The 1986 nuclear disaster at Chernobyl did not merely kill dozens of people and poison hundreds more with deadly levels of radiation. It also exposed just how bankrupt, corrupt, and incompetent the Soviet regime really was, setting in motion a crisis of legitimacy from which the regime never recovered. Just five years later, the mighty Soviet Union had disappeared.
Some may have been surprised at the mass demonstrations that have rocked Iran since the regime admitted to having accidentally shot down a Ukrainian airliner, killing all 176 civilians aboard. I was not. As someone who escaped Iran in 1979 as an infant with my family because of the regime’s brutality and intolerance, I understood all too well what has enraged the Iranian people. The downing of the Ukrainian airliner could prove to be the mullah’s own Chernobyl moment.
The downing of Ukraine Airlines Flight 752 exposed the secrecy, brutality and incompetence of Iran’s government. Initially, Iran said that a technical program caused the crash. But because of Canadian intelligence, just three days later, Iran’s military had to admit that it mistakenly shot down the Ukrainian airliner. Moreover, it was obvious that the regime knew all along what the real cause of the crash was, and tried to cover it up—just like the Soviets at Chernobyl.
Iran’s people are tired of living under a government whose entire claim to legitimacy is religious intolerance. They are sick of living under thugs and terrorists. President Trump’s decision to eliminate General Qassem Soleimani, the country’s second most powerful powers, was a heroic and historic event for the people of Iran most of all.
President Trump’s message of support for the people of Iran stands in stark contrast to the indifference of President Barack Obama when an earlier generation of Iranians looked to America for support. In 2009, after Mahmoud Ahmadinejad won a rigged presidential election, there was a huge uprising and Iran’s Green Movement began. But President Barack Obama squandered any hope that the Iranian youth who are pro-American and pro-democracy, may have had for assistance from the U.S. Many felt abandoned in their hour of need.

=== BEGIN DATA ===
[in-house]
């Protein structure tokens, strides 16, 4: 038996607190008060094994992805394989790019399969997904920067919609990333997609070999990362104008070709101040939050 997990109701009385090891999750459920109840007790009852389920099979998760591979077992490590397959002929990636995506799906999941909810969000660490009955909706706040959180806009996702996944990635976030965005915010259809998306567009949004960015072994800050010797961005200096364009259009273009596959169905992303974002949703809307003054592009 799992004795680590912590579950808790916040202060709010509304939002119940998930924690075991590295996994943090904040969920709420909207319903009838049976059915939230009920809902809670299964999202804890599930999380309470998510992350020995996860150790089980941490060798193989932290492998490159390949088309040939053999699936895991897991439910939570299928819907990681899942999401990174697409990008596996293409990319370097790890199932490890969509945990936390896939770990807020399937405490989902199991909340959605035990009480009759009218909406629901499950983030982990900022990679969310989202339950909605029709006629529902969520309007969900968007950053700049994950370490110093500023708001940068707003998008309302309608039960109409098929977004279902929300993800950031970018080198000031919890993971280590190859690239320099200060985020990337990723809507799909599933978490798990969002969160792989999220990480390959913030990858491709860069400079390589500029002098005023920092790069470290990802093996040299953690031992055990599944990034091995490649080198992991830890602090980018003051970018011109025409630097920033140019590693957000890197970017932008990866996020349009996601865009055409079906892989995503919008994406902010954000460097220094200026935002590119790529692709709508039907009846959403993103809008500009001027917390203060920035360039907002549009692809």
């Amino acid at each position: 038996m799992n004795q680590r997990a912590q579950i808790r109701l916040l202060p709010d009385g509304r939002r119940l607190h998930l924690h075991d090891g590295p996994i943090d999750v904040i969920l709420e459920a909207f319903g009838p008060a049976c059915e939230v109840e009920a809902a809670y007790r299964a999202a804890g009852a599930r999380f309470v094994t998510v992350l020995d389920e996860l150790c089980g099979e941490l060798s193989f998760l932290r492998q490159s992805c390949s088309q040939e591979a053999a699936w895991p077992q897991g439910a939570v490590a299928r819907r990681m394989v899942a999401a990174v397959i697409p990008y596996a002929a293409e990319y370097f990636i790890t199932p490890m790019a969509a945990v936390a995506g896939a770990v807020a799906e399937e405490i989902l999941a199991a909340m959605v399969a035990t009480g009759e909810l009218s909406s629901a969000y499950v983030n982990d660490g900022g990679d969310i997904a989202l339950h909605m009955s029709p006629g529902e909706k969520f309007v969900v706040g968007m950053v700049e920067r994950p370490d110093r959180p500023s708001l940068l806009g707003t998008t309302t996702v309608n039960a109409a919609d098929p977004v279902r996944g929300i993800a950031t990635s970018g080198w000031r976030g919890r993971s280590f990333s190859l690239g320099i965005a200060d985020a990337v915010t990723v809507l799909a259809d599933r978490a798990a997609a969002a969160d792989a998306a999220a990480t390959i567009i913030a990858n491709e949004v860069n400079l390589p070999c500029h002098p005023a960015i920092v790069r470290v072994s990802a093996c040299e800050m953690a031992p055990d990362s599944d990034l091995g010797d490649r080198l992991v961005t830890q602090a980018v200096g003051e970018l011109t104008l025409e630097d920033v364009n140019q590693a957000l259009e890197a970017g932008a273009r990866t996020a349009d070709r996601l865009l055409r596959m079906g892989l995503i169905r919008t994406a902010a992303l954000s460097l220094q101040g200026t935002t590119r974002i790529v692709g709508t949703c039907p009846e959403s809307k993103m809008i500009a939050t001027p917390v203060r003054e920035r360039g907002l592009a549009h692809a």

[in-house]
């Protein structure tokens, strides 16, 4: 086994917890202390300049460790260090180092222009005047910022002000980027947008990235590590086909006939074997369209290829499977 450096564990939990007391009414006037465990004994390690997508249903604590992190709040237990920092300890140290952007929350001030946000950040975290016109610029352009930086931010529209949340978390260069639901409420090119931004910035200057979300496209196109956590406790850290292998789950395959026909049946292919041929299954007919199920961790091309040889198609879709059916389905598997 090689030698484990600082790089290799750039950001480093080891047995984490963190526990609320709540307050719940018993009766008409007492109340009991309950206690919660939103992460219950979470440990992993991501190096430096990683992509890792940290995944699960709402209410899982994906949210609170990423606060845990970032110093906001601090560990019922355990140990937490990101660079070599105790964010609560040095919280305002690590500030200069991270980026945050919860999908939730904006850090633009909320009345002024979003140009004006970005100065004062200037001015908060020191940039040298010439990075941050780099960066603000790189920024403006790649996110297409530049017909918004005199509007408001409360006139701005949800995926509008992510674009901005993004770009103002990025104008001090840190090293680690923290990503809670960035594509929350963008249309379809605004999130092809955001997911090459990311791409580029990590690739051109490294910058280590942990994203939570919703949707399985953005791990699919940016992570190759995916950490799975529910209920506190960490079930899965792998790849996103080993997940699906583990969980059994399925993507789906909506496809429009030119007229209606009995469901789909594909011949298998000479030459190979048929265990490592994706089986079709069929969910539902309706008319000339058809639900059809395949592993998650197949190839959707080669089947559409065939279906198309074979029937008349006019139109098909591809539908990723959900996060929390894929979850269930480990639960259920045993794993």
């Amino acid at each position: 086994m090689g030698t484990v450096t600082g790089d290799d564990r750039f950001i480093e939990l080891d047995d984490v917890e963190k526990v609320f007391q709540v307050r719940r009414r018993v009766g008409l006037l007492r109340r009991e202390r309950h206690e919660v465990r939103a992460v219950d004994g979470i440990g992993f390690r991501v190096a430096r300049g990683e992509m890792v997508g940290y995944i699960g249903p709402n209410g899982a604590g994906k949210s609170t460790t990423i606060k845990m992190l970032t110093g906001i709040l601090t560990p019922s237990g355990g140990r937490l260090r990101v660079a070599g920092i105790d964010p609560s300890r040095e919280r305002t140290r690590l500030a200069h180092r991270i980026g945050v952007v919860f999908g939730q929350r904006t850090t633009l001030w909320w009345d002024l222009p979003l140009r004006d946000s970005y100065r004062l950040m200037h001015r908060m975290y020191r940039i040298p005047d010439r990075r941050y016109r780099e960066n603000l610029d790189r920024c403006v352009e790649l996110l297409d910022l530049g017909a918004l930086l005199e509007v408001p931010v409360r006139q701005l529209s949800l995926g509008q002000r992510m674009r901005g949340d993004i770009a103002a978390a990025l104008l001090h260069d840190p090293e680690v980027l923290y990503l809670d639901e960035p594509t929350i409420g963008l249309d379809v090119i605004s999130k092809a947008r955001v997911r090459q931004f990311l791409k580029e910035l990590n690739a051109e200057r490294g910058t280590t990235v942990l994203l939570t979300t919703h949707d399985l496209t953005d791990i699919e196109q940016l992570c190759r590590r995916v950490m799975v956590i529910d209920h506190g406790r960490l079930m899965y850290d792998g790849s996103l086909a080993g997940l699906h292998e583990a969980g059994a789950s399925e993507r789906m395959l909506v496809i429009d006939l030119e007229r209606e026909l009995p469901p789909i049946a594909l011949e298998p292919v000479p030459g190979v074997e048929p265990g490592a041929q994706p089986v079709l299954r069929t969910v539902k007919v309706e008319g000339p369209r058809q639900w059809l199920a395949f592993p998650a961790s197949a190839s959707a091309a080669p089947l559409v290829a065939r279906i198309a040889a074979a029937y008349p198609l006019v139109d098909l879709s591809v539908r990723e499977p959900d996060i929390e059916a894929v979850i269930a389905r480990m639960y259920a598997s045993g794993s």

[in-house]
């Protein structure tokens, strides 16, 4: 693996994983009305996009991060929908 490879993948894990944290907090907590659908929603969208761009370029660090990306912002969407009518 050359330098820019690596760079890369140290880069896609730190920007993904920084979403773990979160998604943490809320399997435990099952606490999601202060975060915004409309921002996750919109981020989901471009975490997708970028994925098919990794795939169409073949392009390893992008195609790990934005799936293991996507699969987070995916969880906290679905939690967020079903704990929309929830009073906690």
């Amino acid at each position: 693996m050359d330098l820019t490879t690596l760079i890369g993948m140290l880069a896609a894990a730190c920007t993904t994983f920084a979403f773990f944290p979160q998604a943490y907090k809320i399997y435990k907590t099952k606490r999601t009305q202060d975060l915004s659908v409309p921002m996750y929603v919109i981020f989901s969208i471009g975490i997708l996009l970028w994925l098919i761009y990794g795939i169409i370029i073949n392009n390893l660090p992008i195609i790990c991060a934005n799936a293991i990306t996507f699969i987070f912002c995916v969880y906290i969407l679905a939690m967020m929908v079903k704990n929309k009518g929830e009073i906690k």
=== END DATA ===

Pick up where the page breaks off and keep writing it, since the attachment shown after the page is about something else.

After the Green Movement, many Iranians put their hopes in economic sanctions to put pressure on the regime to finally open up. Instead, President Obama reached a nuclear deal with the mullahs that lifted the economic pressure. In effect, he gave the regime a lifeline, and billions of dollars to use for terrorism. Again, Obama gave hope to the mullahs, while dashing the hopes of the Iranian people.
The Iranian people aspire for democracy and to have the support of a nation like the U.S. and its President. As an American of Iranian heritage, I am thankful for the bold actions of President Trump over the last two weeks. Of all the years of witnessing statements by President Obama who tried to turn Iran’s ruling clerics from foe to friend, I never saw a tweet or a message directed to the brave Iranian people. It was not until President Trump directly addressed the protesters by sending a Saturday night tweet, which is now the most popular tweet ever that was written in Farsi.
Instead of hearing Iranian sponsored media clips chanting “Death to America,” we see Iranians taking to the streets to cheer “Death to the Dictator” – not something to be thought of lightly. In America, we have the ability to speak freely, but in Iran, you can be killed for speaking against the Supreme Leader. Those brave Iranians are the real heroes today.
Let’s stand with President Trump and with these bold, tireless and brave Iranian people to support and help them get from under this oppressive regime that has taken Iran and its people hostage for almost 41 years.
Let’s keep the pressure on Iran, just like President Reagan did to the Soviet Union decades ago. The end of the Iranian regime, and the moment of Iran’s liberation, could be closer than anyone realizes.
Amanda Makki is a Republican lawyer, Capitol Hill congressional aide (2004-2014) and a political appointee in the George W. Bush administration at the Pentagon (2001-2002). She was born in Tehran, Iran and legally immigrated to the U.S. with her family in 1979. She is a Republican currently running to represent Florida’s 13th Congressional District.